Why Do Online Business Simulations Make Impactful Teaching Tools?

The increasing focus on employability of students is paving the way for an educational revolution. With educators looking for new ways to upgrade curriculum, the focus is now on bridging the gap between possessed skills and industry relevant skills. This calls for the application of a variety of tools to help make learning impactful, sustainable, and application based.

Among a host of such tools, business simulations are slowly but definitely rising among the ranks. This is because they serve a threefold function of seamlessly enabling the development of technical, functional, and behavioural skills – at the same time!

Let’s dive into more reasons why business simulations can help facilitate impactful learning – 

Experiential Learning

Business simulations are application based. They stimulate a real life environment and provide a risk free playing field, for students to practice the theoretical knowledge acquired across various disciplines. Having a business simulation in the curriculum makes the course rich in terms of application. Students are no longer imagining scenarios of application but rather, applying them in a risk free environment. With real time updates, the analytics of these simulations provide extremely useful insights.

User Report: Build your business simulation

With a ‘Build Your Business” simulation, here’s a possible real life scenario –

Picture a strategic management professor with his group of students. He can divide the class into smaller groups of 5 students to work together. The simulation allows the participants to experience the real-life challenges faced by the directors of a company. Not only will this allow the students to understand the fundamentals of team dynamics, but also further enable them to implement and better understand theoretical concepts like inventory management, strategic thinking, competitor analysis, decision making, execution excellence, and many more.

Learning and Retention

Studies indicate that there are a host of learning fundamentals that are universally applicable to young adults. Let’s take a look at some of these best known practices  –

  • Adults learn best in an environment that is non threatening
  • Adults learn best by solving problems they can associate with reality
  • Adults want to know how they will use the information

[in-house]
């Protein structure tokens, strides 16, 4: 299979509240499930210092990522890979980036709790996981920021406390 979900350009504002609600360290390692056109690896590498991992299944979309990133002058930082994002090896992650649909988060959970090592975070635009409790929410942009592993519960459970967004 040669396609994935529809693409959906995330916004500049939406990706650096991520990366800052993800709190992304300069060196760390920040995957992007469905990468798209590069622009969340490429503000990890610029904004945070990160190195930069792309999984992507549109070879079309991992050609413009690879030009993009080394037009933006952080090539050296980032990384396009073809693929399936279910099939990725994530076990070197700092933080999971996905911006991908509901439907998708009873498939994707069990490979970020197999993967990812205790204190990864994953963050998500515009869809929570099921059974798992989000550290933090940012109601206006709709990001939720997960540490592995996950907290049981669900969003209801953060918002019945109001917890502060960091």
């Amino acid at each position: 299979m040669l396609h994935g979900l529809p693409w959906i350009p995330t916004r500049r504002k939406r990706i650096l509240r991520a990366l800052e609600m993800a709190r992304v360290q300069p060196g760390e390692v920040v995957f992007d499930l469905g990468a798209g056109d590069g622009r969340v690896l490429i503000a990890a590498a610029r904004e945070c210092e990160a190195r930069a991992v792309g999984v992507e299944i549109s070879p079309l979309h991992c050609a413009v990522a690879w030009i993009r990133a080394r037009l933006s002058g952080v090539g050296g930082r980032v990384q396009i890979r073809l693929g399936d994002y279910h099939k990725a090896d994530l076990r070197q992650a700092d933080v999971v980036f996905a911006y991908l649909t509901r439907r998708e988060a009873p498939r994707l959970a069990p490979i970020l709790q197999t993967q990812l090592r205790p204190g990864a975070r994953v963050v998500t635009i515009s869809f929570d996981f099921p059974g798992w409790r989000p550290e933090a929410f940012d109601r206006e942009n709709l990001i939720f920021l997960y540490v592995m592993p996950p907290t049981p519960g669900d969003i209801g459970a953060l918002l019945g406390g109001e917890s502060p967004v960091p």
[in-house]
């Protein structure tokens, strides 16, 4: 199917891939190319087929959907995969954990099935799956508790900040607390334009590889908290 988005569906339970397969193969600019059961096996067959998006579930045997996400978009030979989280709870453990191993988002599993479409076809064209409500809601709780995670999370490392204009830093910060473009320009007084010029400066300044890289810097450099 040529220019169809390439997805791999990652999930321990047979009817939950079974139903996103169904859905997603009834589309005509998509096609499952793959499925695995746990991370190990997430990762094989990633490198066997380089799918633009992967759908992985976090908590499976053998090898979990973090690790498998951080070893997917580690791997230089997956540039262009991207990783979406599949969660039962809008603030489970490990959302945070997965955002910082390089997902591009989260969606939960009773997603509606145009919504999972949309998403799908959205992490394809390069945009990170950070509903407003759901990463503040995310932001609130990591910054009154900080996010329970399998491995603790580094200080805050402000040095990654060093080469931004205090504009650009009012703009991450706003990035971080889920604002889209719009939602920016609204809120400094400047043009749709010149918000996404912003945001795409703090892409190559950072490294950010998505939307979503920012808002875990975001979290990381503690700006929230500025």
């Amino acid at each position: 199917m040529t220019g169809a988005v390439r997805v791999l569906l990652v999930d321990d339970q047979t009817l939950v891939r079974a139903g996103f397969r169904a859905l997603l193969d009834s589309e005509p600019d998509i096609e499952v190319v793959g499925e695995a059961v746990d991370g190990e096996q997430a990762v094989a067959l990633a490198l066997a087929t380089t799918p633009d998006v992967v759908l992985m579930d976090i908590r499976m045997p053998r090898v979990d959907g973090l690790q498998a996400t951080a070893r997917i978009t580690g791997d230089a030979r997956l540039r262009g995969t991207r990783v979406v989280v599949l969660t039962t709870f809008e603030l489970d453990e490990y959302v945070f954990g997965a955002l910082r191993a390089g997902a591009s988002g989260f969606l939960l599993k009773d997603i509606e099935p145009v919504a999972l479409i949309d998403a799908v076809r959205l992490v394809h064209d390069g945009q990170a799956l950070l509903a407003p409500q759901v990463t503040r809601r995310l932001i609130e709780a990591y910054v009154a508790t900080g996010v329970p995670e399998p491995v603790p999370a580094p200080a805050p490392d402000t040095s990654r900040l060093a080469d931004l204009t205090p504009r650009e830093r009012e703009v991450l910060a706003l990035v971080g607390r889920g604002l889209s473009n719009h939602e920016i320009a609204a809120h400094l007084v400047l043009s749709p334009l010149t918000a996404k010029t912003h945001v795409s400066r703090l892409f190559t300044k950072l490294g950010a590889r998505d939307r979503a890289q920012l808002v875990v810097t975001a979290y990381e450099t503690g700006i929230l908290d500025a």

• Learning is facilitated when the learner has some control over the process
  • Adults want to know WHY they should learn a particular topic

What’s interesting to note is that business simulations can accommodate all the above mentioned conditions, easily! Research also suggests that participatory teaching methods have a significantly longer lasting impact than the traditional methods.

Practice by doing is only second to teaching other when it comes to retention of concepts
– National Training Laboratories, Betel, Maine

Now that we have a strong case for business simulations being a teaching tool, let’s look at ways to effectively include them in the daily curriculum. The list is based on the known practices followed by world class professors, across ivy schools like Harvard, Stanford, INSEAD, and the likes of them. 

Make Business Simulations An Integral Part Of The Curriculum

Rather than making them optional, it is recommended that simulations are integrated with other resources like case studies and group assignments

Use A Mix Of Synchronous & Asynchronous Simulations

With synchronous simulations, students learn to apply collective wisdom and working in a team. In asynchronous simulations, the emphasis is on individual knowledge and application. A well balanced mixture of both will enable overall growth for the students.

Compare Progress

Allowing students to take up simulations multiple times in a day, will allow real time progress monitoring. Even scheduling them twice in a day, should do the trick. Say, once in the beginning of the term and again at the end of the term when they have substantially more knowledge. 

Make It Cross Functional

There are numerous simulations that are not restricted to the application of one concept or one domain. For example, “Build Your Business” simulation can be integrated seamlessly into both the strategy course and the economics course. It proves to be both interesting and insightful for students to see the interplay of concepts and functions in the real world scenario.

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